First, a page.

People said it was crazy, that the wind would drown the singers, that everyone would freeze – but there wasn't one spare place in the improvised 1800-seat auditorium on the shingle.
At 8.45pm a Mosquito fighter roared low along the beach, then looped the loop and shot off into the distance. And that touch grounded us: in the period when Britten conceived the opera, and at the centre of its world, with the local audience watching a drama starring their own not-so-distant ancestors. A chill wind was blowing, and the sky looked threatening.
The real-life courtroom in which the opening inquisition took place was just behind us; the fictional one was on a crazy simulacrum of the Aldeburgh seafront, with boats up-ended and the decking twisted and torn as though by a tsunami. The sound of the pre-recorded orchestra hung in the air while Grimes and his hostile interlocutors – the soloists miked so we didn’t miss a word - fought their battle with infinitely more vividness than they had previously done in the concert hall.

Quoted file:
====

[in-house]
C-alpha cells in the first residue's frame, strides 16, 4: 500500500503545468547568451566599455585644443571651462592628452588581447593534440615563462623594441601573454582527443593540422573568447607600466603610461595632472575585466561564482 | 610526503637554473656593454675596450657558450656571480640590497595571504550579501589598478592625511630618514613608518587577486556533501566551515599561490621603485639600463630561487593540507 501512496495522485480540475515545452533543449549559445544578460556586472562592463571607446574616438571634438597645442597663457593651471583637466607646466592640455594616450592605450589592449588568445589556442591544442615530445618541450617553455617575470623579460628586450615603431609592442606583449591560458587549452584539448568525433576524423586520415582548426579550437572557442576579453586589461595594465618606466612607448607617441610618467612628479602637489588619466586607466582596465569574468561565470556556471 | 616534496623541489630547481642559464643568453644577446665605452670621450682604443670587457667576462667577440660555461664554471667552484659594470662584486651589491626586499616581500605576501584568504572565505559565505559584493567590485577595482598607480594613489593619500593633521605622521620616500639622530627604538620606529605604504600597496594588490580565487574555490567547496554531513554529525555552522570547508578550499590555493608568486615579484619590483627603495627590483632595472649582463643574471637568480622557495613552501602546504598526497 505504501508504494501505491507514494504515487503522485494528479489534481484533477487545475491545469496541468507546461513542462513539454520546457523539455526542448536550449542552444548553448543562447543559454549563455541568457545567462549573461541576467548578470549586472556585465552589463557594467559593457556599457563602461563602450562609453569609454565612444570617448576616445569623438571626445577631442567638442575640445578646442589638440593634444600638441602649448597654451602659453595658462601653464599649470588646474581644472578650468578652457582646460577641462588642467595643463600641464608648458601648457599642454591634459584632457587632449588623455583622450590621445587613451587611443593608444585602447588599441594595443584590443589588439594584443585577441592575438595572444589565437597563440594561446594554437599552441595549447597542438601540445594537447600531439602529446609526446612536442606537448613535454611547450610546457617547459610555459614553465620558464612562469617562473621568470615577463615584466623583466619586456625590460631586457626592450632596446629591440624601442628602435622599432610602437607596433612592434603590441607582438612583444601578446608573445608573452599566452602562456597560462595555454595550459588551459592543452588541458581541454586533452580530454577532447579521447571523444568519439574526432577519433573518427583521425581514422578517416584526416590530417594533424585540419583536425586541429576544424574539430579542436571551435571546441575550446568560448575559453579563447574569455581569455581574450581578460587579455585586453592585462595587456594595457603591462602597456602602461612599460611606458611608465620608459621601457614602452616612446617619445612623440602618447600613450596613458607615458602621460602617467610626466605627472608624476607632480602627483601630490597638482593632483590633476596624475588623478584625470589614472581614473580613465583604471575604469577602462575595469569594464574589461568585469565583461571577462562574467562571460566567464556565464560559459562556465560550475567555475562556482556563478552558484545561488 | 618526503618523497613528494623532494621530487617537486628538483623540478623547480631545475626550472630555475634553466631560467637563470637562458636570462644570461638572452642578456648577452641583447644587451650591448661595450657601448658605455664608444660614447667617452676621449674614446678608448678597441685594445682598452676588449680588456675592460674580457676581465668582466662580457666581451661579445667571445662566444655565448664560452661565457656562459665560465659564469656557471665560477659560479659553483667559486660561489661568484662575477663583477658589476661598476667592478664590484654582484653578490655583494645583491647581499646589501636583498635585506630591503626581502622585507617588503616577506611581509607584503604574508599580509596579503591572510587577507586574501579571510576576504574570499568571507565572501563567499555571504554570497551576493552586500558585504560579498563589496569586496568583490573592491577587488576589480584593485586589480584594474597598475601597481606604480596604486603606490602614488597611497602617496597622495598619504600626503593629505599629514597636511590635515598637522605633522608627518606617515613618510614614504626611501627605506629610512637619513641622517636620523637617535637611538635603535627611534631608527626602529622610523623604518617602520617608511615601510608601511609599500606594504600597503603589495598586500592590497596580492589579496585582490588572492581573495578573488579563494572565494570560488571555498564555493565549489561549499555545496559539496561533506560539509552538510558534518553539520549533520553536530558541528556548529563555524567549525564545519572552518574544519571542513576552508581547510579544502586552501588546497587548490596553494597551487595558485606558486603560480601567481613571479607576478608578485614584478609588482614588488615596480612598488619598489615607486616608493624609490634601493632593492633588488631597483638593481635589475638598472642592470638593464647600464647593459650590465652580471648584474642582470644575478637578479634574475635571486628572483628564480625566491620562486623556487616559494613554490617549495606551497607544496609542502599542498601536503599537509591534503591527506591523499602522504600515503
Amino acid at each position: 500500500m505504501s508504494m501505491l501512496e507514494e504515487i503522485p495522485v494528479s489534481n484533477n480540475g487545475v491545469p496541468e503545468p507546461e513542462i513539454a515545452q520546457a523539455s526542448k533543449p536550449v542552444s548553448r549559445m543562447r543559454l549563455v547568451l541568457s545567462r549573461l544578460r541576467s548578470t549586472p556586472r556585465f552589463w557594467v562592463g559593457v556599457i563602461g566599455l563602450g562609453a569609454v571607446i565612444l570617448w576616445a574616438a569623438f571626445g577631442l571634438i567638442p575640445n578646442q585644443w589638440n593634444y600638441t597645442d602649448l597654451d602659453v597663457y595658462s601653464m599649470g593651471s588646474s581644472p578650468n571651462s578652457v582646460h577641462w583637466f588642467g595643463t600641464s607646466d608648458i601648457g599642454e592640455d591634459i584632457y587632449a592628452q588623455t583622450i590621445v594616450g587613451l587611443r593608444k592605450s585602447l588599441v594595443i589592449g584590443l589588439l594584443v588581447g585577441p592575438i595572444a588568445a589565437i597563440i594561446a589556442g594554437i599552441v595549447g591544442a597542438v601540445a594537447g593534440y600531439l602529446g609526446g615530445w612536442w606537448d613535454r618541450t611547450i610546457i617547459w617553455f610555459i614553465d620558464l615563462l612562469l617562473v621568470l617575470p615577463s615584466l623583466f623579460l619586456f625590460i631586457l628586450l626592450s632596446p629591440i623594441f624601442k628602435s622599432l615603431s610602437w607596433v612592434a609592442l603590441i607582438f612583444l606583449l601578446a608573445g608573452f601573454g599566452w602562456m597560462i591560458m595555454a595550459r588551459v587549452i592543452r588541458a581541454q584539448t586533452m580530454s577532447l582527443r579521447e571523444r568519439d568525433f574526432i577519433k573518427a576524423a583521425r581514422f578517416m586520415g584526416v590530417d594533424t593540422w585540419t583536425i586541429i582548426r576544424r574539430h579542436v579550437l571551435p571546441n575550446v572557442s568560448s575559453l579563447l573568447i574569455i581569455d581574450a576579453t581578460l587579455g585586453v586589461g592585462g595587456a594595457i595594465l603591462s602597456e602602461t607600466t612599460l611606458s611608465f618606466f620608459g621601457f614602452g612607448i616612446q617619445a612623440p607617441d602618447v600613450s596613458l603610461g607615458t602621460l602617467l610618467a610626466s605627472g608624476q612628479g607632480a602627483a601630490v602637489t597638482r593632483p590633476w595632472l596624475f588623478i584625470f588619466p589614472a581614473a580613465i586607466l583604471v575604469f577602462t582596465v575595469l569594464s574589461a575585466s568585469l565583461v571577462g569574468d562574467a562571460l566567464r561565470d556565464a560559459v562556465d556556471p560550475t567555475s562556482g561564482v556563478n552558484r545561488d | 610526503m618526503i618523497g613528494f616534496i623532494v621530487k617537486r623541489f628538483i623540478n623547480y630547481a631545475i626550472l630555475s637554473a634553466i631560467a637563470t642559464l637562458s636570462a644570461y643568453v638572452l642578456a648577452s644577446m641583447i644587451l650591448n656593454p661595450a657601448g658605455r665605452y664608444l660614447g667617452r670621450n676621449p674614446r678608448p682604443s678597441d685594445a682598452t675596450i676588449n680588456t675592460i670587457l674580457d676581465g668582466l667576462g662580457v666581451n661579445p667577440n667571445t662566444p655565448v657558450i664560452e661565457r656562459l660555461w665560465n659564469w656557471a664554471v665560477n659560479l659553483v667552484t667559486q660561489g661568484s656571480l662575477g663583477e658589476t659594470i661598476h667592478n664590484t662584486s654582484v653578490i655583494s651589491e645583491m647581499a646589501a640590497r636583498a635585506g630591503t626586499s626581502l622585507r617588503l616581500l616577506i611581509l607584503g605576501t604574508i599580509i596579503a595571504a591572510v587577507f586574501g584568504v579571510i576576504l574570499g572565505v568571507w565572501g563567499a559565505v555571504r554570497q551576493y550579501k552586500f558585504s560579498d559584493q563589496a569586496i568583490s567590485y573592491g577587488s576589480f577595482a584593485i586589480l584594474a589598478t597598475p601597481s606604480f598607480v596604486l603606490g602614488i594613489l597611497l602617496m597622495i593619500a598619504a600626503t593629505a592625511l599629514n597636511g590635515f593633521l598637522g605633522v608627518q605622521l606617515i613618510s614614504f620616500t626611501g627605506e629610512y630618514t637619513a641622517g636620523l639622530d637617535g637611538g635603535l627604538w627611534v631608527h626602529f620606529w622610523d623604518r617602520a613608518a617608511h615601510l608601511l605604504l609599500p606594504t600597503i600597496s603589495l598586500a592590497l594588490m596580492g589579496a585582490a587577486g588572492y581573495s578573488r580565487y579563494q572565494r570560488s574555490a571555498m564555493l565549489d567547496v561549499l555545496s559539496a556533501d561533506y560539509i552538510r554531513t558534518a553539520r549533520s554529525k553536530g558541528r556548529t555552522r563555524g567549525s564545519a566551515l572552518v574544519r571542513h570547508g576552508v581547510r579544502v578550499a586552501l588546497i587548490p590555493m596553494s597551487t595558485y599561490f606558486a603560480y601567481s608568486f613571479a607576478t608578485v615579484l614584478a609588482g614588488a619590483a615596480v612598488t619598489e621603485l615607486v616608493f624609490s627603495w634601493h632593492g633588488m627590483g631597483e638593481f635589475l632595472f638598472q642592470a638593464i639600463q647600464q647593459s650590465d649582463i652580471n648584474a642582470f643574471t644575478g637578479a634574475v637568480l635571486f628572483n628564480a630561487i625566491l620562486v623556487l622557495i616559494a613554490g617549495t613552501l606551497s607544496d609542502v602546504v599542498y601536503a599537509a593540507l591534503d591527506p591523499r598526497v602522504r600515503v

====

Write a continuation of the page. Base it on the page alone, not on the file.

No one was spot-lit, so what we got was a panorama creating a very different effect from the conventional opera-house one. Giselle Allen’s Ellen Orford and David Kempster’s Balstrode were brilliantly delineated, and Alan Oke’s Grimes had a searing intensity, but they were just tiny figures in a landscape dominated by two inexorable and immutable characters – the community itself, and the sea.
Tim Albery’s direction constantly reinforced this as the townsfolk hauled boats up the beach, mended nets, did their laundry, and decorously filed into church. And despite the cold he was aided by the elements: as Steuart Bedford’s band launched into Britten’s storm music, a real storm seemed to be brewing, while the dying sun touched the clouds with pink in a sudden effect no man-made lighting could have achieved. But the real storm didn’t materialise, allowing the drama to assert its own hyper-reality as darkness fell and sea-mists softened the outlines of the set: like King Lear’s poor, bare, forked animal, this Grimes sang his heart out and went submissively to his death while the world, propelled by the tender cruelty of Britten music, just went on turning.
Opera-house productions of Peter Grimes will come and go, but for me – and probably for everyone else at this extraordinary spectacle – none will hold a candle to what we witnessed under a black sky, in a biting wind, by the water’s edge.
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